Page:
How Not to be Wrong: the Power of Mathematical Thinking by Jordan Ellenberg. A book that describes, with great clarity, the power and utility of mathematical thinking in everyday life, including in politics. There are hardly any equations in it as Ellenberg focuses on the concepts and the process of critical mathematical thinking. Thoroughly recommended for all types of reader, including those who don’t get or like maths. Read the book and you will probably change your mind about maths.

Do you have a favourite novel?

Kelly and Victor by Niall Griffiths is a love story for the rave generation written in the Scouse vernacular. Like all Griffith’s work it is dark side but it is beautifully written and poetic in places.

Are there any works of non-fiction that has had a major influence on how you think about the world?

Seize the Time: Story of the Black Panther Party and Huey P. Newton by Bobby Seale. My mate bought me this when I was in my early 20s and it had a big effect on me. I love the soul and funk music of the 60s and 70s and this book explained the story of the civil rights movement in a way that both illuminated the music and illuminated my political thinking.

A stand out part was “We do not fight racism with racism. We fight racism with solidarity. We do not fight exploitative capitalism with Black capitalism. We fight capitalism with basic socialism. And we do not fight imperialism with more imperialism. We fight imperialism with proletarian internationalism.”

The leadership of the Black Panthers were clear that “a poor black man has more in common with a poor white man than they have with a rich black man.”

More recently, reading Shock Doctrine by Naomi Klein made my jaw drop. Of course I know that big corporations rapaciously take advantage of disasters. However, reading her book that forensically dissected the way global corporations exploit national crises really hit home in a way other books have not. I think her analogy with psychiatric electro-shock therapy is a little overplayed but she argues her well-researched case intelligently.

Who are your biggest intellectual influences?

I trained and worked as an engineer before becoming a union official so my intellectual influences are less political and more scientific as I’m passionate about evidence based politics and decisions.

Nobel prize winning physicist Richard Feynman had an approach to science is one that has influenced me. He said many wise and interesting things. One of my favourite quotes is “The first principle is that you must not fool yourself — and you are the easiest person to fool.” He was talking about the practice of scientific enquiry but it applies equally to politics.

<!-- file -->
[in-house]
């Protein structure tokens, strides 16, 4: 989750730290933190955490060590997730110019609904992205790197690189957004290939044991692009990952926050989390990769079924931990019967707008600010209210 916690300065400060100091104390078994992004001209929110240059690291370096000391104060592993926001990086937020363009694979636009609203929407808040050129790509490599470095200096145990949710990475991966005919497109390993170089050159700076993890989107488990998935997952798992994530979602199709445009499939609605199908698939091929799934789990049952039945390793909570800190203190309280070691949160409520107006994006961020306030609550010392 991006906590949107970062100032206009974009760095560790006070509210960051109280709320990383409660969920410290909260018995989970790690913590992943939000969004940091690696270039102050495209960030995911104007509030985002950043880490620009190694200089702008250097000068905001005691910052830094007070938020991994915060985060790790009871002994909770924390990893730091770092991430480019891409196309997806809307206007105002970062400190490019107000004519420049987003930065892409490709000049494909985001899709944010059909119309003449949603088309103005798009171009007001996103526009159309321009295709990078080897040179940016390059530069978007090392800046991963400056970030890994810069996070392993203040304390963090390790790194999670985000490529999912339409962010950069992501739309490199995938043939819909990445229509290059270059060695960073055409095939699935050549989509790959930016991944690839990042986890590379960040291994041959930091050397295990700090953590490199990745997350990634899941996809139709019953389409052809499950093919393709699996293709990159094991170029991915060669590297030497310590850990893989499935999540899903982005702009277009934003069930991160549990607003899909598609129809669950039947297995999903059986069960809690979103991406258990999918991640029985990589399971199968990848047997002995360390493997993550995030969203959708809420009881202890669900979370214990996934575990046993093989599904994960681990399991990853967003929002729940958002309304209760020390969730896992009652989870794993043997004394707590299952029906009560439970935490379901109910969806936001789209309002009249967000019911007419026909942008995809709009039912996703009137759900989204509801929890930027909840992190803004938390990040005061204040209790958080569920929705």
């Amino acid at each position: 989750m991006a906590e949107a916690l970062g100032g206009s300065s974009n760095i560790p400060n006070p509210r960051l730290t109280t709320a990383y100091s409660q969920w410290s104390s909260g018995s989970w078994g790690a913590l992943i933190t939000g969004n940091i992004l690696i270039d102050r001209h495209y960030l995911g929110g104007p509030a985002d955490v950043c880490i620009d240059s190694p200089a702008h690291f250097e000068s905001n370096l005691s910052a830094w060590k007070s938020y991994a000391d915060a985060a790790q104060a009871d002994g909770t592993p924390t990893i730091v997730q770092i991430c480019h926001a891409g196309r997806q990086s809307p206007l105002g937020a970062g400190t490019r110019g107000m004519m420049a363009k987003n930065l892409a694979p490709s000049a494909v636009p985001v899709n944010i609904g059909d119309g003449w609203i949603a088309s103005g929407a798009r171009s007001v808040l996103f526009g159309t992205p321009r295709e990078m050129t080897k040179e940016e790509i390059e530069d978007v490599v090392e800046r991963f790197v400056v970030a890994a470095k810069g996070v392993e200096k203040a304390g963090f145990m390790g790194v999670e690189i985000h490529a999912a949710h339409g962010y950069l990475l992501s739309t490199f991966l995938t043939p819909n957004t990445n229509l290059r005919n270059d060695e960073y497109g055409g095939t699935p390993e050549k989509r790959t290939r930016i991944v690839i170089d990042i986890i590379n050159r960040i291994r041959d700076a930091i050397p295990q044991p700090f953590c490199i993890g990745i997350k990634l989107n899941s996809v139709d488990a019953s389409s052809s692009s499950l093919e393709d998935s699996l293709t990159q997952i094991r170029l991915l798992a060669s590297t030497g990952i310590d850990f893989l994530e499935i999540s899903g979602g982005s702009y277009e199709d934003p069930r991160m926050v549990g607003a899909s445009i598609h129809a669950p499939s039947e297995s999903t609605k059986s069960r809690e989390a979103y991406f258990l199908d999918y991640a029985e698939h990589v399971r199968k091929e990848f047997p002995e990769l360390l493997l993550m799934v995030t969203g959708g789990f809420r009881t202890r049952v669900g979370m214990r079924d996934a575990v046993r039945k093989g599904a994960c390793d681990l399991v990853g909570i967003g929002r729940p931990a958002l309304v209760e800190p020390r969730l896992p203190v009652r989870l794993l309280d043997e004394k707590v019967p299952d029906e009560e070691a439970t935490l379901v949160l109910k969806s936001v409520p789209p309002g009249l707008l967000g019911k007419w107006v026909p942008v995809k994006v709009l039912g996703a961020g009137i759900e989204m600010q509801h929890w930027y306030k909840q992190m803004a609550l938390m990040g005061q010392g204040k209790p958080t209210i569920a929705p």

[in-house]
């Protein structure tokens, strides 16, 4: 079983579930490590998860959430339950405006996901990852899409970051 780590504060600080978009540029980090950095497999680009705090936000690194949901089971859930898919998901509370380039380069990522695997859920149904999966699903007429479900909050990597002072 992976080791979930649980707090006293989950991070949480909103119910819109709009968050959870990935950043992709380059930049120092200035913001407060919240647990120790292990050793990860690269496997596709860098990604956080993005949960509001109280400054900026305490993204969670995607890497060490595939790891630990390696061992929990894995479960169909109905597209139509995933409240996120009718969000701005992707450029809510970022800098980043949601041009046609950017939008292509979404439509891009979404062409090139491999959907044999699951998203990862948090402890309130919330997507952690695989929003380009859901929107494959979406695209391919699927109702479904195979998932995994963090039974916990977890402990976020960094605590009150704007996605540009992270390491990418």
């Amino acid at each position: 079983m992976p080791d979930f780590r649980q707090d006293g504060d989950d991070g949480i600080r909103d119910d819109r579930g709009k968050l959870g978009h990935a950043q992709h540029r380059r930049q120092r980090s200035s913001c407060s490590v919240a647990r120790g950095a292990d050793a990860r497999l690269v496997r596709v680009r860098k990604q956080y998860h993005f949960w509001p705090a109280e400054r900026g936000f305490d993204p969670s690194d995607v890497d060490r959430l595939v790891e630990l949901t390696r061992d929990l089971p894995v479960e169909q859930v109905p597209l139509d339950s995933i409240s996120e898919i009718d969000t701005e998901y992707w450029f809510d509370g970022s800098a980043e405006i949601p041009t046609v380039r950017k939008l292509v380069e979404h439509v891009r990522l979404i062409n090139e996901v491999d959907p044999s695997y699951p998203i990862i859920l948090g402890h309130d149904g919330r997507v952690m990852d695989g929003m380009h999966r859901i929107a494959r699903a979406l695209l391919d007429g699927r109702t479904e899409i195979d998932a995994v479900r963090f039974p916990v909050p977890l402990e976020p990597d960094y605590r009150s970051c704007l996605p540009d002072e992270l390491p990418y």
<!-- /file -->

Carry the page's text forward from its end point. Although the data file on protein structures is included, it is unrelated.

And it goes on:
Over recent years I’ve become fascinated the study of rationality and cognitive biases. It’s clear to me anyone interested in politics needs to have an understanding of these biases as they shape how people see the world. Daniel Kahnamn’s work on cognitive biases had a profound impact on my own analysis of politics.

For example, understanding false consciousness as being derived from a serious of cognitive biases gives a greater insight into what it is, and how it might be combated. Also if you understand and accept confirmation bias as existing, you might manage to heed Feynman’s advice and not fool yourself!

And has there ever been an event/moment that has exercised a similar influence?

In my early 20s I was very involved in the anti Poll Tax movement. It definitely shaped my worldview and I saw what could be achieved when communities worked together.

How many political organisations have you been a member of?

Currently I’m a member of my union UNISON and the Labour Party. In the past I’ve been a member of the Co-Op Party, Compass and The Fabians but I’ve come to the conclusion I feel more comfortable just being a member of the Labour Party with no side distractions such as Momentum, The Fabians, Compass etc.

Is there anything you particularly enjoy about political activity?

Meeting people and hearing what they have to say. The camaraderie that comes with the short campaign before a general election is great. I also enjoy talking to other political activists - there is always something new to learn, for example about history, or a political issue. Being a numbers junkie I do like to look at election and polling data and see what I can uncover.

Can you name an idea or an issue on which you've changed your mind?

Tories. I used to have a very simplistic, visceral hatred of all Tories. But my time as a union official meant dealing with Tory councillors in their role as employers and I found some to be decent people who cared about the staff at their council. I’ve sometimes had more constructive relationships with some Tory councillors than I have had with some pretty awful Labour councillors. Of course I still think Tories are wrong but characterising them all as bad people with ill intent is plain wrong.

Also proportional representation is another thing I’ve (nearly) changed my mind on. I used to be passionately against it. Whilst I’m not yet definitely for PR, my opposition has massively softened and I feel like on a journey to becoming an advocate for it.